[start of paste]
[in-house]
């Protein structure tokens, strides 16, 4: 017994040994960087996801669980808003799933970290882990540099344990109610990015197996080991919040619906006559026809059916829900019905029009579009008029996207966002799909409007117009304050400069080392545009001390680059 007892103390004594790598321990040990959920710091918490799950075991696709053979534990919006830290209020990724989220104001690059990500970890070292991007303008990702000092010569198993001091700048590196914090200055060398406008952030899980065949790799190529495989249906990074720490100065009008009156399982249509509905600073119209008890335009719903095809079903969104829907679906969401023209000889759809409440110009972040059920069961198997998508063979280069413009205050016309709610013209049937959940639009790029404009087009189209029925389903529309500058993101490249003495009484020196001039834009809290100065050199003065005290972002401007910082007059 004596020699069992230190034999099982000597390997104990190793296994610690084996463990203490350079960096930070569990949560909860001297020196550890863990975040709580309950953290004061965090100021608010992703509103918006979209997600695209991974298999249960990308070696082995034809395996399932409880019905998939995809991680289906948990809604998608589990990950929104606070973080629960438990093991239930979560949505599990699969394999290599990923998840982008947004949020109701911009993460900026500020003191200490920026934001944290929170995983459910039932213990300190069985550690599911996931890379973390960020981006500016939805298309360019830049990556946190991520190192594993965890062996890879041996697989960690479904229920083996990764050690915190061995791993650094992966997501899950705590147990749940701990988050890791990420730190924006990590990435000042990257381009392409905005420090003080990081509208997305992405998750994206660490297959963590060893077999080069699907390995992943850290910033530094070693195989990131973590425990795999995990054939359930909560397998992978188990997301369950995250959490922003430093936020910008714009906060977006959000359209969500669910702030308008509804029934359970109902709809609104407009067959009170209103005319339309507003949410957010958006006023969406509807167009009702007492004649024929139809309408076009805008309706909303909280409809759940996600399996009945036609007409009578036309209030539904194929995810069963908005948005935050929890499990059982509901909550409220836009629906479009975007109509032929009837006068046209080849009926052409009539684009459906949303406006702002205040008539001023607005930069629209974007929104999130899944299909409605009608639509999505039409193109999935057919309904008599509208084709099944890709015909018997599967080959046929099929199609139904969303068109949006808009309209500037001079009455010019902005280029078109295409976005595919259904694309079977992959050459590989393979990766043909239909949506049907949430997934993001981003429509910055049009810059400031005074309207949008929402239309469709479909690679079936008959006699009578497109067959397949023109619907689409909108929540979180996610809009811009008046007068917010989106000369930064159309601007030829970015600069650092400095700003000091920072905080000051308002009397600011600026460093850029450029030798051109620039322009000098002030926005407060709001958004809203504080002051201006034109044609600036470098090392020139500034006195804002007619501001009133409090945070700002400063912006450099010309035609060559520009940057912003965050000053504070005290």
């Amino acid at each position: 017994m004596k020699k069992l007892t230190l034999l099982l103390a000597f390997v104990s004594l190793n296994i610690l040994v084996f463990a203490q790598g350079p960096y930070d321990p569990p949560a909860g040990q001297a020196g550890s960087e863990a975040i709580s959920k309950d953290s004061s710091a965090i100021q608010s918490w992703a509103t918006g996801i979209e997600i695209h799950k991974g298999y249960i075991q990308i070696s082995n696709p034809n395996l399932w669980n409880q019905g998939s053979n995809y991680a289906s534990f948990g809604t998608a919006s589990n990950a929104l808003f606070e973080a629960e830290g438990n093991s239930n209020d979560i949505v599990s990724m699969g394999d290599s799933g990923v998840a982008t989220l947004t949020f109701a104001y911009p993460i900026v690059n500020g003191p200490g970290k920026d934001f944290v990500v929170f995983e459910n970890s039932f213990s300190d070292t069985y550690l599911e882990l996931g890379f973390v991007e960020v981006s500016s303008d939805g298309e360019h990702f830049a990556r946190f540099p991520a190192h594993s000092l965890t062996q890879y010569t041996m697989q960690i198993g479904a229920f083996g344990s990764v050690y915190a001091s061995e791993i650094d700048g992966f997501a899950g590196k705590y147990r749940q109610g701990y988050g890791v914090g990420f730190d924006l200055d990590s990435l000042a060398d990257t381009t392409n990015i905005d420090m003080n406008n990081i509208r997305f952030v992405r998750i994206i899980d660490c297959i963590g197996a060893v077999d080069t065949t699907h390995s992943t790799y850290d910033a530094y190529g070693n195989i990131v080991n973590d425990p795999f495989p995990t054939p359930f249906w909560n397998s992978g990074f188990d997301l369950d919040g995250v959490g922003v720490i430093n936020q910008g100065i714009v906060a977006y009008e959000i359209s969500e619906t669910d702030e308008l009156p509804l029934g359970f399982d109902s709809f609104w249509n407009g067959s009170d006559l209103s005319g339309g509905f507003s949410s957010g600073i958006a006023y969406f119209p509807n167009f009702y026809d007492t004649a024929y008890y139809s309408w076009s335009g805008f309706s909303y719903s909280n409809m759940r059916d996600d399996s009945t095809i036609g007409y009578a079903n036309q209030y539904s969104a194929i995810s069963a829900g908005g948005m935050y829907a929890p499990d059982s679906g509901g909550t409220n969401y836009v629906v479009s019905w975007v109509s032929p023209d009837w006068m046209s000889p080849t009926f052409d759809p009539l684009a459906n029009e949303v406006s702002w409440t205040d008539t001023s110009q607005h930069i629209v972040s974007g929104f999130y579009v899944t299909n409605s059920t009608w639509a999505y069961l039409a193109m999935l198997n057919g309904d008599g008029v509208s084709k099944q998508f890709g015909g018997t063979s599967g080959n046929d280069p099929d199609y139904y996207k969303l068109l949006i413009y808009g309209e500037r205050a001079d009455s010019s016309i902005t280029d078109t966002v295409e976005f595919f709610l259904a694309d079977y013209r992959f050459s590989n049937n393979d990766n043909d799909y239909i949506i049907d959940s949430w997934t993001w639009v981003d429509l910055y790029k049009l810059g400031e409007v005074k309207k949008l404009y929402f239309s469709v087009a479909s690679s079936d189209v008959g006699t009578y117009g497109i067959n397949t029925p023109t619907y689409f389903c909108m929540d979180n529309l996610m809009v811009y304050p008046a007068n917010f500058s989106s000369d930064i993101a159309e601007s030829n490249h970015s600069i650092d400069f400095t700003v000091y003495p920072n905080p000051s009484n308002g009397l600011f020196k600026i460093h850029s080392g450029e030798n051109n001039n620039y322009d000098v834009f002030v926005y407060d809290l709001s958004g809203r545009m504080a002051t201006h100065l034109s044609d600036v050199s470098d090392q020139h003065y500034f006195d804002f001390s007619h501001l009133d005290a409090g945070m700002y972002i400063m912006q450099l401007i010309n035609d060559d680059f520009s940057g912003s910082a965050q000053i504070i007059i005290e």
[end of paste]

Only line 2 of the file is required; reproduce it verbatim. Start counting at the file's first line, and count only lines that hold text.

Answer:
């Protein structure tokens, strides 16, 4: 017994040994960087996801669980808003799933970290882990540099344990109610990015197996080991919040619906006559026809059916829900019905029009579009008029996207966002799909409007117009304050400069080392545009001390680059 007892103390004594790598321990040990959920710091918490799950075991696709053979534990919006830290209020990724989220104001690059990500970890070292991007303008990702000092010569198993001091700048590196914090200055060398406008952030899980065949790799190529495989249906990074720490100065009008009156399982249509509905600073119209008890335009719903095809079903969104829907679906969401023209000889759809409440110009972040059920069961198997998508063979280069413009205050016309709610013209049937959940639009790029404009087009189209029925389903529309500058993101490249003495009484020196001039834009809290100065050199003065005290972002401007910082007059 004596020699069992230190034999099982000597390997104990190793296994610690084996463990203490350079960096930070569990949560909860001297020196550890863990975040709580309950953290004061965090100021608010992703509103918006979209997600695209991974298999249960990308070696082995034809395996399932409880019905998939995809991680289906948990809604998608589990990950929104606070973080629960438990093991239930979560949505599990699969394999290599990923998840982008947004949020109701911009993460900026500020003191200490920026934001944290929170995983459910039932213990300190069985550690599911996931890379973390960020981006500016939805298309360019830049990556946190991520190192594993965890062996890879041996697989960690479904229920083996990764050690915190061995791993650094992966997501899950705590147990749940701990988050890791990420730190924006990590990435000042990257381009392409905005420090003080990081509208997305992405998750994206660490297959963590060893077999080069699907390995992943850290910033530094070693195989990131973590425990795999995990054939359930909560397998992978188990997301369950995250959490922003430093936020910008714009906060977006959000359209969500669910702030308008509804029934359970109902709809609104407009067959009170209103005319339309507003949410957010958006006023969406509807167009009702007492004649024929139809309408076009805008309706909303909280409809759940996600399996009945036609007409009578036309209030539904194929995810069963908005948005935050929890499990059982509901909550409220836009629906479009975007109509032929009837006068046209080849009926052409009539684009459906949303406006702002205040008539001023607005930069629209974007929104999130899944299909409605009608639509999505039409193109999935057919309904008599509208084709099944890709015909018997599967080959046929099929199609139904969303068109949006808009309209500037001079009455010019902005280029078109295409976005595919259904694309079977992959050459590989393979990766043909239909949506049907949430997934993001981003429509910055049009810059400031005074309207949008929402239309469709479909690679079936008959006699009578497109067959397949023109619907689409909108929540979180996610809009811009008046007068917010989106000369930064159309601007030829970015600069650092400095700003000091920072905080000051308002009397600011600026460093850029450029030798051109620039322009000098002030926005407060709001958004809203504080002051201006034109044609600036470098090392020139500034006195804002007619501001009133409090945070700002400063912006450099010309035609060559520009940057912003965050000053504070005290």